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Animal Kingdom Vertebrates

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Presentation on theme: "Animal Kingdom Vertebrates"— Presentation transcript:

1 Animal Kingdom Vertebrates
Biology 1

2 What is a Chordate? All chordates have 4 basic features that are present at some point during their life cycle Hollow Nerve Cord – Nerve cord in which nerves branch out at regular intervals Notochord – Long supporting rod that runs throughout body Pharyngeal Pouches – Paired structures in throat Muscular Tail – Extends beyond anus Only 4-5% of animals are chordates Examples = Fish, Amphibians, Reptiles, Birds

3 Chordate Cladogram Section 30-1 Mammals Birds Reptiles Amphibians
Fishes Nonvertebrate chordates Invertebrate ancestor

4 The Generalized Structure of a Chordate
Section 30-1 Muscle segments Tail Anus Pharyngeal pouches Mouth Hollow nerve cord Notochord

5 Fish – Basic Facts Fish live in nearly every single aquatic habitat imaginable Fish are aquatic vertebrates characterized by fins, scales, and gills Fish were the first vertebrates to evolve. Fish bring in Oxygen rich water through gills and remove oxygen poor water through gill slits Closed circulatory system Four chambered heart Swim bladder controls buoyancy Most are egg laying Most move by contracting opposite muscles (S Shaped)

6 Groups of Fish Jawless Fish –
Have mouths of soft tissue with no true teeth. Have no bones Only vertebrates with no vertebral column as adults Lampreys, Hagfish Cartilage Fish – Skeleton built entirely of cartilage Have jaws, toothlike scales, and paired fins Sharks, sea rays Bony Fish– Skeleton made of bones Have flap that covers and protects gills Carp, sea horse, perch, etc.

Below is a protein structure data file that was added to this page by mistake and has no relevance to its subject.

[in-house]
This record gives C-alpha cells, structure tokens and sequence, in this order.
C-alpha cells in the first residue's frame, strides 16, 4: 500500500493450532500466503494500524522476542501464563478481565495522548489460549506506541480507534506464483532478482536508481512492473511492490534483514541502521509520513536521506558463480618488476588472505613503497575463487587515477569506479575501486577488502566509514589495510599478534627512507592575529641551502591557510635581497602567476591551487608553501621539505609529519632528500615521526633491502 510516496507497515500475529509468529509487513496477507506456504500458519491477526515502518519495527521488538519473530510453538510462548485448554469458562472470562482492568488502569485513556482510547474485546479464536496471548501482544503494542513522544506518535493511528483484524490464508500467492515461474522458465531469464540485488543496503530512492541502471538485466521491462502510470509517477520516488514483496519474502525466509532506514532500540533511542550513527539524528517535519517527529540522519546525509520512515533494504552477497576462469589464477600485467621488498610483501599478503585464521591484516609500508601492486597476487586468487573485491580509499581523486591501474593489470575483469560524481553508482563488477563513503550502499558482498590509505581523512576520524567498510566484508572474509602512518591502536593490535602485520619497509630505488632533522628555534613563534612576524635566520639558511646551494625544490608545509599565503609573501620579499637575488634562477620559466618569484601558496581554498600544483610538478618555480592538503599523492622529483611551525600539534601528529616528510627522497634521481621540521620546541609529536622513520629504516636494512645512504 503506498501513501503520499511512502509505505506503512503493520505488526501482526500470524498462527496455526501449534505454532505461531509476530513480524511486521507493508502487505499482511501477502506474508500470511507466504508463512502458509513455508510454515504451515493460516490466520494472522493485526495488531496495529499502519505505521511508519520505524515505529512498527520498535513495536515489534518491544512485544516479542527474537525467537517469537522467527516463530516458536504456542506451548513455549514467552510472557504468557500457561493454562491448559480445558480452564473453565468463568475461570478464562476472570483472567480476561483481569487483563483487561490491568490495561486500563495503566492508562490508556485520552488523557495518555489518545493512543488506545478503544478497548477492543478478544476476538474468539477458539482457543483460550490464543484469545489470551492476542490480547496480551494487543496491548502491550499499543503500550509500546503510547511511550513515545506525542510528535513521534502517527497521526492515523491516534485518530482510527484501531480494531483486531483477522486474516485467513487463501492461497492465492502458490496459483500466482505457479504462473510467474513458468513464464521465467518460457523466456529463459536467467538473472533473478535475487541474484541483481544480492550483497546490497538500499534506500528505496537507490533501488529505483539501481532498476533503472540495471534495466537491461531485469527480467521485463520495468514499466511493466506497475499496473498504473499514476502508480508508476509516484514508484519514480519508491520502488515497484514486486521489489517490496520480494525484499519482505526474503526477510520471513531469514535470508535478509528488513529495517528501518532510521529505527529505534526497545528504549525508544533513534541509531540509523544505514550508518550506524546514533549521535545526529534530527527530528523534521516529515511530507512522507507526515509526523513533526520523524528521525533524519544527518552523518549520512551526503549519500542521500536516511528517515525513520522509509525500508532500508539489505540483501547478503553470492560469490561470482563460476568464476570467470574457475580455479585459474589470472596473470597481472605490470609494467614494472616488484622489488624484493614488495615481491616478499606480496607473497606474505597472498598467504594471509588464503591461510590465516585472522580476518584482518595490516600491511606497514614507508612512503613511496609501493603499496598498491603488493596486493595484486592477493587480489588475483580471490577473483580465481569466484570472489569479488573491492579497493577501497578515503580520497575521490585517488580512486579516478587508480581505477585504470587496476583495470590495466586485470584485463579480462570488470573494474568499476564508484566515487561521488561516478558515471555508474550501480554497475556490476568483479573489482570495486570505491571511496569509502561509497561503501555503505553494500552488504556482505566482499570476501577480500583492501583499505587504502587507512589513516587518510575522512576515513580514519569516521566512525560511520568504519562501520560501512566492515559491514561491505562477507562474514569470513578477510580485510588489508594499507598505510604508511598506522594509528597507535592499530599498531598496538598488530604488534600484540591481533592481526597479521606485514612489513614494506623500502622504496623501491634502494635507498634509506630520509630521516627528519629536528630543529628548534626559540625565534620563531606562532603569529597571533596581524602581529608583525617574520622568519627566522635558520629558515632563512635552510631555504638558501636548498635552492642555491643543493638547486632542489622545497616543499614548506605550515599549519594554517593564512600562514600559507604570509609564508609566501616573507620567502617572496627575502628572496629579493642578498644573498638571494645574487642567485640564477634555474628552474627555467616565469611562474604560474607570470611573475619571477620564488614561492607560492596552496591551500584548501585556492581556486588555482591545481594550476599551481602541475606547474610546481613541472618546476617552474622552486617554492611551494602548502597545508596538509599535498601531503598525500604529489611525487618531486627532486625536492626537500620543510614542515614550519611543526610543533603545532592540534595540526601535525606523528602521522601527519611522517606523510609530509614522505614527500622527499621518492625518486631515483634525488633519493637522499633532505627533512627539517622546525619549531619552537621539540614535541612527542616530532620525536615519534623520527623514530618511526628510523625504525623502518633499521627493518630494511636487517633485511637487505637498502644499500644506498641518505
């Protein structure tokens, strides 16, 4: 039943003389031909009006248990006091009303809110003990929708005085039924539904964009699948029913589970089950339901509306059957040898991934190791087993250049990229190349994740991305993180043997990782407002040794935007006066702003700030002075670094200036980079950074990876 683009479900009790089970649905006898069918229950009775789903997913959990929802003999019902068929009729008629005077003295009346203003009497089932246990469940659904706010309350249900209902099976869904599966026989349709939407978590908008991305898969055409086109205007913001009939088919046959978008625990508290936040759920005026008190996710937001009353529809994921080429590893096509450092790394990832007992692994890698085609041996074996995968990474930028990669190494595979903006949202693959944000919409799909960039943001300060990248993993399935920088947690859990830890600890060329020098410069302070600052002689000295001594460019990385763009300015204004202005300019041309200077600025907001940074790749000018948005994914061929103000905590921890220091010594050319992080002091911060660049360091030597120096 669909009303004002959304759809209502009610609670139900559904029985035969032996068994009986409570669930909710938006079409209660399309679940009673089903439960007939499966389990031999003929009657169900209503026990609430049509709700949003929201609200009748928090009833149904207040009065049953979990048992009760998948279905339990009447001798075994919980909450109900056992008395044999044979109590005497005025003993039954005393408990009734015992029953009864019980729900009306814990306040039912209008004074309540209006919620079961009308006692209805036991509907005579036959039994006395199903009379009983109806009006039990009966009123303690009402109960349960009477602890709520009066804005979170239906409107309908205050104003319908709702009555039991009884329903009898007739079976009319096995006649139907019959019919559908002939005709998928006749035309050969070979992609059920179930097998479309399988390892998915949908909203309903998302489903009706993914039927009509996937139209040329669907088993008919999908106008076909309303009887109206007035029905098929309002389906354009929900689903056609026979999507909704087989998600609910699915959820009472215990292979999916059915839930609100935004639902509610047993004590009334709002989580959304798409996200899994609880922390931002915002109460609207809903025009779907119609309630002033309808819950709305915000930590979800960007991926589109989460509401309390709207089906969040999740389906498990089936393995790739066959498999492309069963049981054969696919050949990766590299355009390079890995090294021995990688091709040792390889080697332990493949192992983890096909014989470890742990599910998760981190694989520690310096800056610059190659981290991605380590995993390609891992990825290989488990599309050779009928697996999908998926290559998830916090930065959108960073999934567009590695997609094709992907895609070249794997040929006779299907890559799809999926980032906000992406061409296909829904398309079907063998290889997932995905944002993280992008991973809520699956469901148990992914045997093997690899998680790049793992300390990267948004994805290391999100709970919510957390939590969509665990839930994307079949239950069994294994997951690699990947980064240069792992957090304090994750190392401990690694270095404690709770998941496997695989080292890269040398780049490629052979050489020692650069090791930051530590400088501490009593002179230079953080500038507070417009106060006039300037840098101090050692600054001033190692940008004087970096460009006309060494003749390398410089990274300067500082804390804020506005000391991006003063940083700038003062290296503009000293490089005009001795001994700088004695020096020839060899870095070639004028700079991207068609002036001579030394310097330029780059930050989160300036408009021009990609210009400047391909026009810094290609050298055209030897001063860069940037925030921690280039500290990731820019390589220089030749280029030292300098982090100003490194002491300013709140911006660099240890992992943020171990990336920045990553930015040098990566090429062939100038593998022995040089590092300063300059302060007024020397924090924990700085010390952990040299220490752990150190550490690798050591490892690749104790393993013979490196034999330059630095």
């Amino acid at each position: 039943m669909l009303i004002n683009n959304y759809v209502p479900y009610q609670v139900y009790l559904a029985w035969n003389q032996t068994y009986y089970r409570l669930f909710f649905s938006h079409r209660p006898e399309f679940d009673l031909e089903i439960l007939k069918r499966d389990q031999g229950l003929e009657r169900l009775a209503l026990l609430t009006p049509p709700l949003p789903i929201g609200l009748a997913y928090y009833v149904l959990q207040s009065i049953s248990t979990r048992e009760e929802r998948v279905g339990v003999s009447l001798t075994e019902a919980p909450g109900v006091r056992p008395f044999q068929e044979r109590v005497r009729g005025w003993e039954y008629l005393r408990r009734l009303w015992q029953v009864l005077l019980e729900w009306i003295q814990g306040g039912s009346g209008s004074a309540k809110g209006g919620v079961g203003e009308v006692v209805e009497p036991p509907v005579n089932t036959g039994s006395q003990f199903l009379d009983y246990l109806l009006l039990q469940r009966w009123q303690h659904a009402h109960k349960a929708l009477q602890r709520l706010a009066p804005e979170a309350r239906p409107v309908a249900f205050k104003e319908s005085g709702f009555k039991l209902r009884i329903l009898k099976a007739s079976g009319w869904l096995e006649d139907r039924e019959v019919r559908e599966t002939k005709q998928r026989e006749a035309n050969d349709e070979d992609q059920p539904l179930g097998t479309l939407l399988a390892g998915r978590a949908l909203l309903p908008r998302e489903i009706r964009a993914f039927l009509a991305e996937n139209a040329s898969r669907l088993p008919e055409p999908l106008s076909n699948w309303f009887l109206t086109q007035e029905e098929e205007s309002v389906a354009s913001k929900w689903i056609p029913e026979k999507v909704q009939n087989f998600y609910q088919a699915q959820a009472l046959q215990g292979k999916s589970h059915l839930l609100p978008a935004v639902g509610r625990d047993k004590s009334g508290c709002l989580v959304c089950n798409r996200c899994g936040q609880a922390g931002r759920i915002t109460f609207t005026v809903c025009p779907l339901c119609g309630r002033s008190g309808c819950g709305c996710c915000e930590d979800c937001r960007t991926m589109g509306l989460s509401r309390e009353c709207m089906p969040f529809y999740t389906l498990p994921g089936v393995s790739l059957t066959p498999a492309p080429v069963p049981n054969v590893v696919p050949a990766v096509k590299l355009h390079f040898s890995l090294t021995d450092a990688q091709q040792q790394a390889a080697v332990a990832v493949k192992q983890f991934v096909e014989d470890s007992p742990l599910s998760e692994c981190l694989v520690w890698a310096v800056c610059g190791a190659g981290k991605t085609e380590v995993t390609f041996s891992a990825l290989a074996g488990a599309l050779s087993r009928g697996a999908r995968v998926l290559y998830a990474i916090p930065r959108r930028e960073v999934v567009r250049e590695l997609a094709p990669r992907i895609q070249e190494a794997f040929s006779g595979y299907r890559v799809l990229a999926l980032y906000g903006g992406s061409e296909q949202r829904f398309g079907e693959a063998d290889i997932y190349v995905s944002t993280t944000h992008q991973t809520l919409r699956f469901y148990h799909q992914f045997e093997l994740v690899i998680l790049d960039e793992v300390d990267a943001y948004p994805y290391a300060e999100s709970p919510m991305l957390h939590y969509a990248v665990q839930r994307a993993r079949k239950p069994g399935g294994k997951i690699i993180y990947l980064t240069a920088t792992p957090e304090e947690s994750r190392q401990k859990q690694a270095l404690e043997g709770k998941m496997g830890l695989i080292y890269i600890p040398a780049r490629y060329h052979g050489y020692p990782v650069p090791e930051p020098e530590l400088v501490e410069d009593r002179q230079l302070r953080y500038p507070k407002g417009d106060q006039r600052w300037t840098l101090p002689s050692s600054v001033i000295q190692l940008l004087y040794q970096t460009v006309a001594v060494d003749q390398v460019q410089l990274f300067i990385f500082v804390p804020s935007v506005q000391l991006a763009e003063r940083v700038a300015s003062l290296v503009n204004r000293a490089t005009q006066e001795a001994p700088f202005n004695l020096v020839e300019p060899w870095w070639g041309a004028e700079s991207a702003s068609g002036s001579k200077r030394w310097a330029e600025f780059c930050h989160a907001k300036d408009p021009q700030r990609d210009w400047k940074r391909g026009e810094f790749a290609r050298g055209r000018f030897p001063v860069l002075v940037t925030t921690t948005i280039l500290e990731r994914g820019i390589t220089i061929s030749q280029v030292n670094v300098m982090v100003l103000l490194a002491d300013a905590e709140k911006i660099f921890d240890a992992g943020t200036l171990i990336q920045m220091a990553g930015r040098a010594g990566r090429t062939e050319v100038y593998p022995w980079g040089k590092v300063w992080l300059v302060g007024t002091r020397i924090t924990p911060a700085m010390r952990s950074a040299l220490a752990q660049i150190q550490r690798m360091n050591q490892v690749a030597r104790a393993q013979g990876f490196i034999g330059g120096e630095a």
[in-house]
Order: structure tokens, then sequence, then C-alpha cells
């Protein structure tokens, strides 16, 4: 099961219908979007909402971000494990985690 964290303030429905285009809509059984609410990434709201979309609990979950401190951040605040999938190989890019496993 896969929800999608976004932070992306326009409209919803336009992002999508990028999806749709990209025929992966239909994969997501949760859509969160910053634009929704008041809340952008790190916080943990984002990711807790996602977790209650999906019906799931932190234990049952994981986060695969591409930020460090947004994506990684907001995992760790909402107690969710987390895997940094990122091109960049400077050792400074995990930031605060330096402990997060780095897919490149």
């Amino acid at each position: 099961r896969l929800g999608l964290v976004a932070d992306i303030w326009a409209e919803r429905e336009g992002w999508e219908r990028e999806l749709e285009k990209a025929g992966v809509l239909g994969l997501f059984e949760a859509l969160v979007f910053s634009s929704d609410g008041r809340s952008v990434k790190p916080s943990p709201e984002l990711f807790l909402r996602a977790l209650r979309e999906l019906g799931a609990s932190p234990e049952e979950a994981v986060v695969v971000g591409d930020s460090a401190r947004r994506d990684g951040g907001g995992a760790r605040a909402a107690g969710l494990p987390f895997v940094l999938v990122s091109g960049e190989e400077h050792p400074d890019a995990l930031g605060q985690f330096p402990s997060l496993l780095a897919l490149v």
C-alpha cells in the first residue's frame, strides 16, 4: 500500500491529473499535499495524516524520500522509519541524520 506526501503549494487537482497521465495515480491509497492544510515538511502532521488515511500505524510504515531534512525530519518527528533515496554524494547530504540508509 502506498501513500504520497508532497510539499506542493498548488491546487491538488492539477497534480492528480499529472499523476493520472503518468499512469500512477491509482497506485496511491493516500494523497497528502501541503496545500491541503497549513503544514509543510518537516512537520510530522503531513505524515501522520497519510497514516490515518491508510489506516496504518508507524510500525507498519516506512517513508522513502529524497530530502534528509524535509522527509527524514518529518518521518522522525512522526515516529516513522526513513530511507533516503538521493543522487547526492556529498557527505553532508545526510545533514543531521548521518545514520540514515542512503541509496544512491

7 Sea Ray - Chondrichthyes
Lamprey – Jawless Fish Catfish - Osteichthyes Whale Shark - Chondrichthyes

8 Amphibians – Basic Facts
Amphibian = “double life” Live in both water and land Most larvae are fishlike; adults are terrestrial carnivores Larvae respire through skin/gills; Adults use lungs Descendants of ancestral organisms that evolved some, not all, adaptations for life on land First appeared 360 million years ago External fertilization Closed circulatory system; three chambered heart

9 The Life Cycle of a Frog Section 30-3 Adult Frog Young Frog
Adults are typically ready to breed in about one to two years. Young Frog Frog eggs are laid in water and undergo external fertilization. The eggs hatch into tadpoles a few days to several weeks later. Fertilized Eggs Tadpoles Tadpoles gradually grow limbs, lose their tails and gills, and become meat-eaters as they develop into terrestrial adults.

10 Section 30-3 Amphibians means “Double life” as larvæ they live in
adults they live on Water Land and have special adaptations such as Bones Lungs Ribs are that allow for that allow that provide Efficient movement Breathing air Support and protection are

11 Groups of Amphibians Salamanders – Long bodies and tails
Adults are carnivorous Usually live in moist woods Frogs and Toads – Lack tails Frogs have long legs and are usually tied to water Toads have shorter legs and not as closely tied to water Caecilians – Legless animals that burrow in moist soil Have fishlike scales

12 Spotted Salamander Poison Dart Frog Fire Bellied Toad Caecilian

13 Reptiles – Basic Facts All reptiles have:
Dry, scaly skin – helps prevent loss of body water in dry environments Terestrial eggs – first animals to develop amniotic eggs that didn’t need to be deposited in water Respire using lungs Internal Fertilization; Most are egg-laying Ectotherms – cannot internally regulate body temperature; cannot live in cold climates Behavior controls body temp. (swimming, burrowing, basking, etc.) Closed circulatory system; double loop; Heart = two atria/one or two ventricles